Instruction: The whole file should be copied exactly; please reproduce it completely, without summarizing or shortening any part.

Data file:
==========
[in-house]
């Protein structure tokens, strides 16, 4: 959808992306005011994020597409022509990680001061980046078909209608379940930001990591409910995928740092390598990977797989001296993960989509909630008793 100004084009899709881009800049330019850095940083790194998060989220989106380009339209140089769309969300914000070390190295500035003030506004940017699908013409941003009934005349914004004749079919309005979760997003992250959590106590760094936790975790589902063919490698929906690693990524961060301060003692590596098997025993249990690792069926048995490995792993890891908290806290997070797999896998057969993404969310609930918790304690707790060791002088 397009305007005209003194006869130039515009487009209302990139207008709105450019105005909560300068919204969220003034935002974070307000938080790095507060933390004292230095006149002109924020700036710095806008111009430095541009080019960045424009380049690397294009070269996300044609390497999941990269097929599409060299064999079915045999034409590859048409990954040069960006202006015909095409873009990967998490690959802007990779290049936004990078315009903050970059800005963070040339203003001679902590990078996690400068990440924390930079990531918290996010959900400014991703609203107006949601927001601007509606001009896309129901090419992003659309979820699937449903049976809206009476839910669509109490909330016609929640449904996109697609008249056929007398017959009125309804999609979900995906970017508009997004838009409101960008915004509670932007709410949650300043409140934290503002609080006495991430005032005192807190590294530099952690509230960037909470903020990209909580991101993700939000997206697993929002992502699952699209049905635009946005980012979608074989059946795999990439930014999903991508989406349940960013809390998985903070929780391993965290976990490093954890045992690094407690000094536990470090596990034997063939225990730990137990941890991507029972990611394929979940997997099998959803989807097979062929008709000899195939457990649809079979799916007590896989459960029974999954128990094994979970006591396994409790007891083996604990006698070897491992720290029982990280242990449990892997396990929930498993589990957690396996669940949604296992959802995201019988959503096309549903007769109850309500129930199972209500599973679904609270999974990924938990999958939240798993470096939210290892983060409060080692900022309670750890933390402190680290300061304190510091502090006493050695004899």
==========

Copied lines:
[in-house]
């Protein structure tokens, strides 16, 4: 959808992306005011994020597409022509990680001061980046078909209608379940930001990591409910995928740092390598990977797989001296993960989509909630008793 100004084009899709881009800049330019850095940083790194998060989220989106380009339209140089769309969300914000070390190295500035003030506004940017699908013409941003009934005349914004004749079919309005979760997003992250959590106590760094936790975790589902063919490698929906690693990524961060301060003692590596098997025993249990690792069926048995490995792993890891908290806290997070797999896998057969993404969310609930918790304690707790060791002088 397009305007005209003194006869130039515009487009209302990139207008709105450019105005909560300068919204969220003034935002974070307000938080790095507060933390004292230095006149002109924020700036710095806008111009430095541009080019960045424009380049690397294009070269996300044609390497999941990269097929599409060299064999079915045999034409590859048409990954040069960006202006015909095409873009990967998490690959802007990779290049936004990078315009903050970059800005963070040339203003001679902590990078996690400068990440924390930079990531918290996010959900400014991703609203107006949601927001601007509606001009896309129901090419992003659309979820699937449903049976809206009476839910669509109490909330016609929640449904996109697609008249056929007398017959009125309804999609979900995906970017508009997004838009409101960008915004509670932007709410949650300043409140934290503002609080006495991430005032005192807190590294530099952690509230960037909470903020990209909580991101993700939000997206697993929002992502699952699209049905635009946005980012979608074989059946795999990439930014999903991508989406349940960013809390998985903070929780391993965290976990490093954890045992690094407690000094536990470090596990034997063939225990730990137990941890991507029972990611394929979940997997099998959803989807097979062929008709000899195939457990649809079979799916007590896989459960029974999954128990094994979970006591396994409790007891083996604990006698070897491992720290029982990280242990449990892997396990929930498993589990957690396996669940949604296992959802995201019988959503096309549903007769109850309500129930199972209500599973679904609270999974990924938990999958939240798993470096939210290892983060409060080692900022309670750890933390402190680290300061304190510091502090006493050695004899």